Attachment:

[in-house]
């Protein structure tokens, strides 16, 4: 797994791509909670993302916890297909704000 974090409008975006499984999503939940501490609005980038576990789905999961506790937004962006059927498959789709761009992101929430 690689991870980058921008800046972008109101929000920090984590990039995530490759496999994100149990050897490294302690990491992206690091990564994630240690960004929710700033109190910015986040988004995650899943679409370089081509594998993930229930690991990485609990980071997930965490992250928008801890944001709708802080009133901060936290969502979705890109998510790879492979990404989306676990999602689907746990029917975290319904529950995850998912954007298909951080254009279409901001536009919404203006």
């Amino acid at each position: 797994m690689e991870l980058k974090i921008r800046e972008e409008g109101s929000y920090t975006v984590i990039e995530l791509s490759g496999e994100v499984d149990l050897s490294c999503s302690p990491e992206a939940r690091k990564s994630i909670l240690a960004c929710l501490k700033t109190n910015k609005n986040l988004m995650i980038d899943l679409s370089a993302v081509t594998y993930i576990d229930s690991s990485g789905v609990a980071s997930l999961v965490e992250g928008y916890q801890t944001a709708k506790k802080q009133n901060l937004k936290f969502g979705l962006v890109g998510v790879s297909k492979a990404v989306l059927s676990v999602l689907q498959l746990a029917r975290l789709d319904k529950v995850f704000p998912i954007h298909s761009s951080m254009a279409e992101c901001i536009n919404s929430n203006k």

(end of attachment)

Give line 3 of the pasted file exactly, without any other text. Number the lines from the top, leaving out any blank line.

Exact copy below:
């Amino acid at each position: 797994m690689e991870l980058k974090i921008r800046e972008e409008g109101s929000y920090t975006v984590i990039e995530l791509s490759g496999e994100v499984d149990l050897s490294c999503s302690p990491e992206a939940r690091k990564s994630i909670l240690a960004c929710l501490k700033t109190n910015k609005n986040l988004m995650i980038d899943l679409s370089a993302v081509t594998y993930i576990d229930s690991s990485g789905v609990a980071s997930l999961v965490e992250g928008y916890q801890t944001a709708k506790k802080q009133n901060l937004k936290f969502g979705l962006v890109g998510v790879s297909k492979a990404v989306l059927s676990v999602l689907q498959l746990a029917r975290l789709d319904k529950v995850f704000p998912i954007h298909s761009s951080m254009a279409e992101c901001i536009n919404s929430n203006k």